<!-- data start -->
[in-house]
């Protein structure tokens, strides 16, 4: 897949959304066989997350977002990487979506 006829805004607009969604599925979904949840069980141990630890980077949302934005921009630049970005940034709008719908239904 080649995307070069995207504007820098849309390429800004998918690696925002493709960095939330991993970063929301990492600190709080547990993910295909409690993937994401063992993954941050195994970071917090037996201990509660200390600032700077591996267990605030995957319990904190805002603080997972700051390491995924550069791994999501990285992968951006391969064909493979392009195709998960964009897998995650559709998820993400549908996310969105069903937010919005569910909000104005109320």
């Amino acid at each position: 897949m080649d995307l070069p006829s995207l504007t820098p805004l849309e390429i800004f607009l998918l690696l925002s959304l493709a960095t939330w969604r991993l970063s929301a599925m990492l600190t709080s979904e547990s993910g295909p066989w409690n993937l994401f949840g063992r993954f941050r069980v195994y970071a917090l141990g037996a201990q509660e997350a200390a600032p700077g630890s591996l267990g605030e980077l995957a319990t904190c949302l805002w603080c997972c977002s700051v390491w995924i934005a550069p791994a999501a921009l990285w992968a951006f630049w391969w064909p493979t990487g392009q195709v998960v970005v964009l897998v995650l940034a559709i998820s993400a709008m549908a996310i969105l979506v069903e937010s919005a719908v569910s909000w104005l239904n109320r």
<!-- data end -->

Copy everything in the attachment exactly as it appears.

[in-house]
């Protein structure tokens, strides 16, 4: 897949959304066989997350977002990487979506 006829805004607009969604599925979904949840069980141990630890980077949302934005921009630049970005940034709008719908239904 080649995307070069995207504007820098849309390429800004998918690696925002493709960095939330991993970063929301990492600190709080547990993910295909409690993937994401063992993954941050195994970071917090037996201990509660200390600032700077591996267990605030995957319990904190805002603080997972700051390491995924550069791994999501990285992968951006391969064909493979392009195709998960964009897998995650559709998820993400549908996310969105069903937010919005569910909000104005109320």
């Amino acid at each position: 897949m080649d995307l070069p006829s995207l504007t820098p805004l849309e390429i800004f607009l998918l690696l925002s959304l493709a960095t939330w969604r991993l970063s929301a599925m990492l600190t709080s979904e547990s993910g295909p066989w409690n993937l994401f949840g063992r993954f941050r069980v195994y970071a917090l141990g037996a201990q509660e997350a200390a600032p700077g630890s591996l267990g605030e980077l995957a319990t904190c949302l805002w603080c997972c977002s700051v390491w995924i934005a550069p791994a999501a921009l990285w992968a951006f630049w391969w064909p493979t990487g392009q195709v998960v970005v964009l897998v995650l940034a559709i998820s993400a709008m549908a996310i969105l979506v069903e937010s919005a719908v569910s909000w104005l239904n109320r």